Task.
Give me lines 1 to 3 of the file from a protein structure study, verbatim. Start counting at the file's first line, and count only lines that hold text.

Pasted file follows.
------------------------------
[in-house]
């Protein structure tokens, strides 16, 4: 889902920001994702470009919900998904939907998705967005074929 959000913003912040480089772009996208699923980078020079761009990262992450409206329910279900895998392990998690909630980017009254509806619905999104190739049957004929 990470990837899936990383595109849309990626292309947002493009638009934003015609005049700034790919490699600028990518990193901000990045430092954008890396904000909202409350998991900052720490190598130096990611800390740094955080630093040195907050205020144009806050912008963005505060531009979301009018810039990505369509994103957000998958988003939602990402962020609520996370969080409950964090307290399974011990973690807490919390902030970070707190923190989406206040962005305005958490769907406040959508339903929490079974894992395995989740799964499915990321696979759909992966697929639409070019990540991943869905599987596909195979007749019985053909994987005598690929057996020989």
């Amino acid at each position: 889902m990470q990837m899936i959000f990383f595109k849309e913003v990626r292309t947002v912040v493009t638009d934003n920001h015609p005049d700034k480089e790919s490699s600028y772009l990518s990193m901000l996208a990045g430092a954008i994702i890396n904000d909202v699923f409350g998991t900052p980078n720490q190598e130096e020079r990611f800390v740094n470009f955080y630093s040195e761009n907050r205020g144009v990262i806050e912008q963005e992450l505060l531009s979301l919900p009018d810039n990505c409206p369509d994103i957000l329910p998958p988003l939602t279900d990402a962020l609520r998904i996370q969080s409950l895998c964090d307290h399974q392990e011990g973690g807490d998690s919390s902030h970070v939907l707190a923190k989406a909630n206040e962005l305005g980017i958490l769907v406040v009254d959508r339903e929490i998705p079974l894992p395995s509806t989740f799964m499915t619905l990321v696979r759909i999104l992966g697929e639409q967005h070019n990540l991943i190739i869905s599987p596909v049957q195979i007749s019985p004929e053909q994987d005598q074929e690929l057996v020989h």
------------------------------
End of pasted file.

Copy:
[in-house]
């Protein structure tokens, strides 16, 4: 889902920001994702470009919900998904939907998705967005074929 959000913003912040480089772009996208699923980078020079761009990262992450409206329910279900895998392990998690909630980017009254509806619905999104190739049957004929 990470990837899936990383595109849309990626292309947002493009638009934003015609005049700034790919490699600028990518990193901000990045430092954008890396904000909202409350998991900052720490190598130096990611800390740094955080630093040195907050205020144009806050912008963005505060531009979301009018810039990505369509994103957000998958988003939602990402962020609520996370969080409950964090307290399974011990973690807490919390902030970070707190923190989406206040962005305005958490769907406040959508339903929490079974894992395995989740799964499915990321696979759909992966697929639409070019990540991943869905599987596909195979007749019985053909994987005598690929057996020989």
């Amino acid at each position: 889902m990470q990837m899936i959000f990383f595109k849309e913003v990626r292309t947002v912040v493009t638009d934003n920001h015609p005049d700034k480089e790919s490699s600028y772009l990518s990193m901000l996208a990045g430092a954008i994702i890396n904000d909202v699923f409350g998991t900052p980078n720490q190598e130096e020079r990611f800390v740094n470009f955080y630093s040195e761009n907050r205020g144009v990262i806050e912008q963005e992450l505060l531009s979301l919900p009018d810039n990505c409206p369509d994103i957000l329910p998958p988003l939602t279900d990402a962020l609520r998904i996370q969080s409950l895998c964090d307290h399974q392990e011990g973690g807490d998690s919390s902030h970070v939907l707190a923190k989406a909630n206040e962005l305005g980017i958490l769907v406040v009254d959508r339903e929490i998705p079974l894992p395995s509806t989740f799964m499915t619905l990321v696979r759909i999104l992966g697929e639409q967005h070019n990540l991943i190739i869905s599987p596909v049957q195979i007749s019985p004929e053909q994987d005598q074929e690929l057996v020989h």